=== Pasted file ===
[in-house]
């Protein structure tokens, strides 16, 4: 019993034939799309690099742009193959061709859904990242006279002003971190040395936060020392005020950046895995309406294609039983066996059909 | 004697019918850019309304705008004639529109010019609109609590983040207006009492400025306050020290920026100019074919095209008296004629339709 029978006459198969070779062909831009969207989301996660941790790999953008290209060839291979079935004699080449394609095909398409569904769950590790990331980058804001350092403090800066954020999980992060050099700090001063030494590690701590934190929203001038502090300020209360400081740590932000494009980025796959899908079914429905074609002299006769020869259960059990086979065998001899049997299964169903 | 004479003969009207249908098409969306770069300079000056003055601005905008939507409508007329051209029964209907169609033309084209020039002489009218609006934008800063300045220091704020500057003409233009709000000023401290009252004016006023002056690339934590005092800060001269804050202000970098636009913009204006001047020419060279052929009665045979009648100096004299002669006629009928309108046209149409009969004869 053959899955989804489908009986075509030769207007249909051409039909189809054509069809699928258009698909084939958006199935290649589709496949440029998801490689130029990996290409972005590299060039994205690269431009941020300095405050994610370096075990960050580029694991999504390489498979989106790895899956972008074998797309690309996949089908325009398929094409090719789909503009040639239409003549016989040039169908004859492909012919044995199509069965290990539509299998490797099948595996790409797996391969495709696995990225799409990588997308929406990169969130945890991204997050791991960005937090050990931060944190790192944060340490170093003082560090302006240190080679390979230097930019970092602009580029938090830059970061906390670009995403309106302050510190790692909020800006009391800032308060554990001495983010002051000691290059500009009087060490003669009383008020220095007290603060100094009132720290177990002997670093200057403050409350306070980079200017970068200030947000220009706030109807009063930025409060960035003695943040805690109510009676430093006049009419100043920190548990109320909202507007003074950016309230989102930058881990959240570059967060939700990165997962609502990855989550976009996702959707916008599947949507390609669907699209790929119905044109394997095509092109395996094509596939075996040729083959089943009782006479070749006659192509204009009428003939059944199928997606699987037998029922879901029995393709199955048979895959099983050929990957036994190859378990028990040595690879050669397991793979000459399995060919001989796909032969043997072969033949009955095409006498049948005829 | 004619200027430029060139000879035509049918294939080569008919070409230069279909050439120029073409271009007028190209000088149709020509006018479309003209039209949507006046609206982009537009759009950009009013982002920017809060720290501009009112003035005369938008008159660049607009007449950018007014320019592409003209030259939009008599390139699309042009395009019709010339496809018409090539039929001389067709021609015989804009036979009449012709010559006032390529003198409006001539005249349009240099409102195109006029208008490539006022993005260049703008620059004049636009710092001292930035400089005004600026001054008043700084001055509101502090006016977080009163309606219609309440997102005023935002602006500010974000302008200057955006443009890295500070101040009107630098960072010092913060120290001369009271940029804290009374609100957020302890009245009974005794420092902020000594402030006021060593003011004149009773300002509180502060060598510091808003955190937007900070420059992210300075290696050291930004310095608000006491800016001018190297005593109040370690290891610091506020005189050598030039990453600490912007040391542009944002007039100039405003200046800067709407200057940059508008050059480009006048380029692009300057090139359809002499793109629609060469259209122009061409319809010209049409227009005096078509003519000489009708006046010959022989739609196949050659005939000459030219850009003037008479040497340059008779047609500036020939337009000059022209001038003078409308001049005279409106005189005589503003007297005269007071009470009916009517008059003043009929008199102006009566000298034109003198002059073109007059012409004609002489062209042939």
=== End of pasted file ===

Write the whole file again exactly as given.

[in-house]
């Protein structure tokens, strides 16, 4: 019993034939799309690099742009193959061709859904990242006279002003971190040395936060020392005020950046895995309406294609039983066996059909 | 004697019918850019309304705008004639529109010019609109609590983040207006009492400025306050020290920026100019074919095209008296004629339709 029978006459198969070779062909831009969207989301996660941790790999953008290209060839291979079935004699080449394609095909398409569904769950590790990331980058804001350092403090800066954020999980992060050099700090001063030494590690701590934190929203001038502090300020209360400081740590932000494009980025796959899908079914429905074609002299006769020869259960059990086979065998001899049997299964169903 | 004479003969009207249908098409969306770069300079000056003055601005905008939507409508007329051209029964209907169609033309084209020039002489009218609006934008800063300045220091704020500057003409233009709000000023401290009252004016006023002056690339934590005092800060001269804050202000970098636009913009204006001047020419060279052929009665045979009648100096004299002669006629009928309108046209149409009969004869 053959899955989804489908009986075509030769207007249909051409039909189809054509069809699928258009698909084939958006199935290649589709496949440029998801490689130029990996290409972005590299060039994205690269431009941020300095405050994610370096075990960050580029694991999504390489498979989106790895899956972008074998797309690309996949089908325009398929094409090719789909503009040639239409003549016989040039169908004859492909012919044995199509069965290990539509299998490797099948595996790409797996391969495709696995990225799409990588997308929406990169969130945890991204997050791991960005937090050990931060944190790192944060340490170093003082560090302006240190080679390979230097930019970092602009580029938090830059970061906390670009995403309106302050510190790692909020800006009391800032308060554990001495983010002051000691290059500009009087060490003669009383008020220095007290603060100094009132720290177990002997670093200057403050409350306070980079200017970068200030947000220009706030109807009063930025409060960035003695943040805690109510009676430093006049009419100043920190548990109320909202507007003074950016309230989102930058881990959240570059967060939700990165997962609502990855989550976009996702959707916008599947949507390609669907699209790929119905044109394997095509092109395996094509596939075996040729083959089943009782006479070749006659192509204009009428003939059944199928997606699987037998029922879901029995393709199955048979895959099983050929990957036994190859378990028990040595690879050669397991793979000459399995060919001989796909032969043997072969033949009955095409006498049948005829 | 004619200027430029060139000879035509049918294939080569008919070409230069279909050439120029073409271009007028190209000088149709020509006018479309003209039209949507006046609206982009537009759009950009009013982002920017809060720290501009009112003035005369938008008159660049607009007449950018007014320019592409003209030259939009008599390139699309042009395009019709010339496809018409090539039929001389067709021609015989804009036979009449012709010559006032390529003198409006001539005249349009240099409102195109006029208008490539006022993005260049703008620059004049636009710092001292930035400089005004600026001054008043700084001055509101502090006016977080009163309606219609309440997102005023935002602006500010974000302008200057955006443009890295500070101040009107630098960072010092913060120290001369009271940029804290009374609100957020302890009245009974005794420092902020000594402030006021060593003011004149009773300002509180502060060598510091808003955190937007900070420059992210300075290696050291930004310095608000006491800016001018190297005593109040370690290891610091506020005189050598030039990453600490912007040391542009944002007039100039405003200046800067709407200057940059508008050059480009006048380029692009300057090139359809002499793109629609060469259209122009061409319809010209049409227009005096078509003519000489009708006046010959022989739609196949050659005939000459030219850009003037008479040497340059008779047609500036020939337009000059022209001038003078409308001049005279409106005189005589503003007297005269007071009470009916009517008059003043009929008199102006009566000298034109003198002059073109007059012409004609002489062209042939």